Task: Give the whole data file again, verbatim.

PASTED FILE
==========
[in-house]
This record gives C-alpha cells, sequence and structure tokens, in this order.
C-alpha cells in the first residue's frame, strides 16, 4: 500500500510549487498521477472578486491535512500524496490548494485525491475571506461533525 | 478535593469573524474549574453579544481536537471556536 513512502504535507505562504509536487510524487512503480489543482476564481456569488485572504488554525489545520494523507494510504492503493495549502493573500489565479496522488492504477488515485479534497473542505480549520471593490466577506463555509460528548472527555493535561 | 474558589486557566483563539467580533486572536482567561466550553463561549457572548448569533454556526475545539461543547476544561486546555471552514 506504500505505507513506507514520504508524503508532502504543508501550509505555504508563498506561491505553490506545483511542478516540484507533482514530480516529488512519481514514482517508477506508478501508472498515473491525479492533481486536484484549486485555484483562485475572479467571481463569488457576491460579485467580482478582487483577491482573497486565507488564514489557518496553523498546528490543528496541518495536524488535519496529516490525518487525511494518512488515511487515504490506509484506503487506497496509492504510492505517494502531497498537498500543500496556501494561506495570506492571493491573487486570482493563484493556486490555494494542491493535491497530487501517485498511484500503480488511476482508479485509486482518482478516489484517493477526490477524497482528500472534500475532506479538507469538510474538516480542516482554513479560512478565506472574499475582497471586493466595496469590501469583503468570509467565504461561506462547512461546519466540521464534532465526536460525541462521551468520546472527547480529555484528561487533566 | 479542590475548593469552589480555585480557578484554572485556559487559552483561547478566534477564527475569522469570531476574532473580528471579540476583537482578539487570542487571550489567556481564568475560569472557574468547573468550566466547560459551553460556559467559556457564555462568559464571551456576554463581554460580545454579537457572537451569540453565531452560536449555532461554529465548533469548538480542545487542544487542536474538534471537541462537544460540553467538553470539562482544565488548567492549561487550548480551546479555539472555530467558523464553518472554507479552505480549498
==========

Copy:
[in-house]
This record gives C-alpha cells, sequence and structure tokens, in this order.
C-alpha cells in the first residue's frame, strides 16, 4: 500500500510549487498521477472578486491535512500524496490548494485525491475571506461533525 | 478535593469573524474549574453579544481536537471556536 513512502504535507505562504509536487510524487512503480489543482476564481456569488485572504488554525489545520494523507494510504492503493495549502493573500489565479496522488492504477488515485479534497473542505480549520471593490466577506463555509460528548472527555493535561 | 474558589486557566483563539467580533486572536482567561466550553463561549457572548448569533454556526475545539461543547476544561486546555471552514 506504500505505507513506507514520504508524503508532502504543508501550509505555504508563498506561491505553490506545483511542478516540484507533482514530480516529488512519481514514482517508477506508478501508472498515473491525479492533481486536484484549486485555484483562485475572479467571481463569488457576491460579485467580482478582487483577491482573497486565507488564514489557518496553523498546528490543528496541518495536524488535519496529516490525518487525511494518512488515511487515504490506509484506503487506497496509492504510492505517494502531497498537498500543500496556501494561506495570506492571493491573487486570482493563484493556486490555494494542491493535491497530487501517485498511484500503480488511476482508479485509486482518482478516489484517493477526490477524497482528500472534500475532506479538507469538510474538516480542516482554513479560512478565506472574499475582497471586493466595496469590501469583503468570509467565504461561506462547512461546519466540521464534532465526536460525541462521551468520546472527547480529555484528561487533566 | 479542590475548593469552589480555585480557578484554572485556559487559552483561547478566534477564527475569522469570531476574532473580528471579540476583537482578539487570542487571550489567556481564568475560569472557574468547573468550566466547560459551553460556559467559556457564555462568559464571551456576554463581554460580545454579537457572537451569540453565531452560536449555532461554529465548533469548538480542545487542544487542536474538534471537541462537544460540553467538553470539562482544565488548567492549561487550548480551546479555539472555530467558523464553518472554507479552505480549498